A California federal judge dismissed a suit filed by a best-selling author who alleged Warner Bros. Entertainment Inc.’s Oscar-winning film “Gravity” was based in part on her novel of the same name, ruling that the author failed to show she had a contract with Warner Bros.
The California federal judge overseeing a lawsuit by Uber Technologies Inc. drivers claiming they were cheated out of a 20 percent gratuity cast doubt Friday on the ride-hailing company’s bid for a ruling that the drivers aren't its employees, saying Uber's claim that it's only a software platform wasn't “very persuasive.”
Both sides of a dispute in Delaware bankruptcy court over the liquidation trustee for OCZ Technology Group Inc.'s estate’s investigation into whether there are claims for creditors stemming from settlements in California with the company’s former brass accused the other Friday of flouting judicial rules.
A California federal judge on Friday preliminarily approved a $12.5 million settlement with a class of shareholders claiming OmniVision Technologies Inc. misled them into believing it was maintaining its exclusive position supplying image sensors for Apple Inc.'s iPhone 4s.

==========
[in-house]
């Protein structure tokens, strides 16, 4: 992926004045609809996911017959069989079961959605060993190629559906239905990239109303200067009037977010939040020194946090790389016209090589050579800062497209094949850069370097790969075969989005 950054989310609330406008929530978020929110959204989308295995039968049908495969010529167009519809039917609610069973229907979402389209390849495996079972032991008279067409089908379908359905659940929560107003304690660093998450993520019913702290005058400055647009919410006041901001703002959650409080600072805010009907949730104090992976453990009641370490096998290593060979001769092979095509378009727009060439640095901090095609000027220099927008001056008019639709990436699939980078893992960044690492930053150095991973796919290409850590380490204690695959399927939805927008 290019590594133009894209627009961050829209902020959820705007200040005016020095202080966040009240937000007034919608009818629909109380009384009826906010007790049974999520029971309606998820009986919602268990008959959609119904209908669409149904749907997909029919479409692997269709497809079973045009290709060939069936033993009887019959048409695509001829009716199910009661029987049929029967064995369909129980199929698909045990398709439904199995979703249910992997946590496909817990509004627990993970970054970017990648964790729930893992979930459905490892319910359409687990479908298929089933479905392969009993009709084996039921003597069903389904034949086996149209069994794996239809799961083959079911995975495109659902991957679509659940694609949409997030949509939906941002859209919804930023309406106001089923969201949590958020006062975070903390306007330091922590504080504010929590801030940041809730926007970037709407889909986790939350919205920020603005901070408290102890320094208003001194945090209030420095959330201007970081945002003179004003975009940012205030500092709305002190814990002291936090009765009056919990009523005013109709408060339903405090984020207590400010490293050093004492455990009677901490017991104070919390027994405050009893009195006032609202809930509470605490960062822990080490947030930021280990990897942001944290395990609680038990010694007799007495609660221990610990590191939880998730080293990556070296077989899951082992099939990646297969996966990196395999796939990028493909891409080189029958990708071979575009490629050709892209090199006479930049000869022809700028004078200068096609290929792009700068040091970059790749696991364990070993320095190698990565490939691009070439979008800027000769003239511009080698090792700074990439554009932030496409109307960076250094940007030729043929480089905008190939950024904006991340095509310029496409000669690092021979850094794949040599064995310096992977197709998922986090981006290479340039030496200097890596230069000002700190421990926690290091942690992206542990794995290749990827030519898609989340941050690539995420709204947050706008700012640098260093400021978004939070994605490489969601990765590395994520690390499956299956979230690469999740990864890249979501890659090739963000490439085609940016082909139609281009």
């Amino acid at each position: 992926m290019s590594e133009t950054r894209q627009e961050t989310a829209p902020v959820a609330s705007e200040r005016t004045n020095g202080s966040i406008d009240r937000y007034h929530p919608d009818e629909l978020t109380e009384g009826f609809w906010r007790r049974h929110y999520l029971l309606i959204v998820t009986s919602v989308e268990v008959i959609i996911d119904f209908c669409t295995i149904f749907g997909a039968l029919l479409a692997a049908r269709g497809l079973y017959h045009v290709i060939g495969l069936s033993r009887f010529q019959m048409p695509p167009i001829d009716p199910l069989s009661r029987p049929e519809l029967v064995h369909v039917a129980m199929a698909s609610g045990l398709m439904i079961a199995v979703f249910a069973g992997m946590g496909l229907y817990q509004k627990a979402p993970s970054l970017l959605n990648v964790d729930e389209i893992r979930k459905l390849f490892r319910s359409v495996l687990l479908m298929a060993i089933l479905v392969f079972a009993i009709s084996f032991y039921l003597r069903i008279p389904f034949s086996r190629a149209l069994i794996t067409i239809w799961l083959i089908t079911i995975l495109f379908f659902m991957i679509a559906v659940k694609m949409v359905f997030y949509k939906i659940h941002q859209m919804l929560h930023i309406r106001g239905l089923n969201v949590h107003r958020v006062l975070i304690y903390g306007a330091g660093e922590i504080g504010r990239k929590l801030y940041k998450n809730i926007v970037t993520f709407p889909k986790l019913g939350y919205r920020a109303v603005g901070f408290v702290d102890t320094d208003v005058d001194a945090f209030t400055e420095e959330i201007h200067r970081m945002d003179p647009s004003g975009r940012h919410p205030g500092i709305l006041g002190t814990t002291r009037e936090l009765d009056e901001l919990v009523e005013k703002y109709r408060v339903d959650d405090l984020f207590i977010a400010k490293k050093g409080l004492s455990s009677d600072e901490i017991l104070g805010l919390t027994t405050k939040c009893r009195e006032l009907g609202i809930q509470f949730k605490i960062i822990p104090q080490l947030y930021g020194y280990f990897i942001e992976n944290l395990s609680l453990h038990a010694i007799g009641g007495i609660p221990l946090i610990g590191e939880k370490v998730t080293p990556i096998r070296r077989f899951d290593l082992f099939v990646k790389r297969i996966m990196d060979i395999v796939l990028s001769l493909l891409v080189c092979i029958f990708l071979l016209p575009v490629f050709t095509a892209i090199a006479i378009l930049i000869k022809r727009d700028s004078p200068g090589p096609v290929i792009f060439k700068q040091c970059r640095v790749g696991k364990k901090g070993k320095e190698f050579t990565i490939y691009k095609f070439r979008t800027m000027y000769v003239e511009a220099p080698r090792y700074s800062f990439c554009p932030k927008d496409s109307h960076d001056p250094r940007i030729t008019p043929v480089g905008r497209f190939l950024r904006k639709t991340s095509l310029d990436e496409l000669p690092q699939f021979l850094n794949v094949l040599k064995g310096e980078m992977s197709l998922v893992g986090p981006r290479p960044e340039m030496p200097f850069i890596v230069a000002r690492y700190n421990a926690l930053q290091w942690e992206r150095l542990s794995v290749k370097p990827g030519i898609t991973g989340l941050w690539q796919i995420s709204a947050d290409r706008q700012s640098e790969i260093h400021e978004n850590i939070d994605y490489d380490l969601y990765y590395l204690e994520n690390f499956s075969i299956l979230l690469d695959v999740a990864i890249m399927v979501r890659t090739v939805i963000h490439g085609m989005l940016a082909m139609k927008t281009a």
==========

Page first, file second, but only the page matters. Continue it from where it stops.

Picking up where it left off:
A California appellate court Friday reversed the verdict against a former factory worker who lost his "popcorn lung" case, finding the lower court made a crucial mistake when it informed the jury that the plaintiff was in the country illegally.
A California judge on Friday tentatively approved Shell Oil Co.'s $90 million good-faith settlement of personal injury claims brought by nearly 1,500 Los Angeles-area residents allegedly harmed by buried waste oil, leaving intact claims against the developer of their neighborhood, Barclay Hollander Corp., and its current owner, Dole Food Co.
CVS Pharmacy Inc. on Friday in California federal court accused a former senior director of specialty clinical services of emailing himself copies of sensitive company information on his way out the door to work for a competitor.
A coalition of Los Angeles motel owners is urging the U.S. Supreme Court to uphold a Ninth Circuit ruling striking down a city law allowing warrantless searches of hotel registries, arguing that the Fourth Amendment requires an opportunity for judicial review before the government can conduct such searches.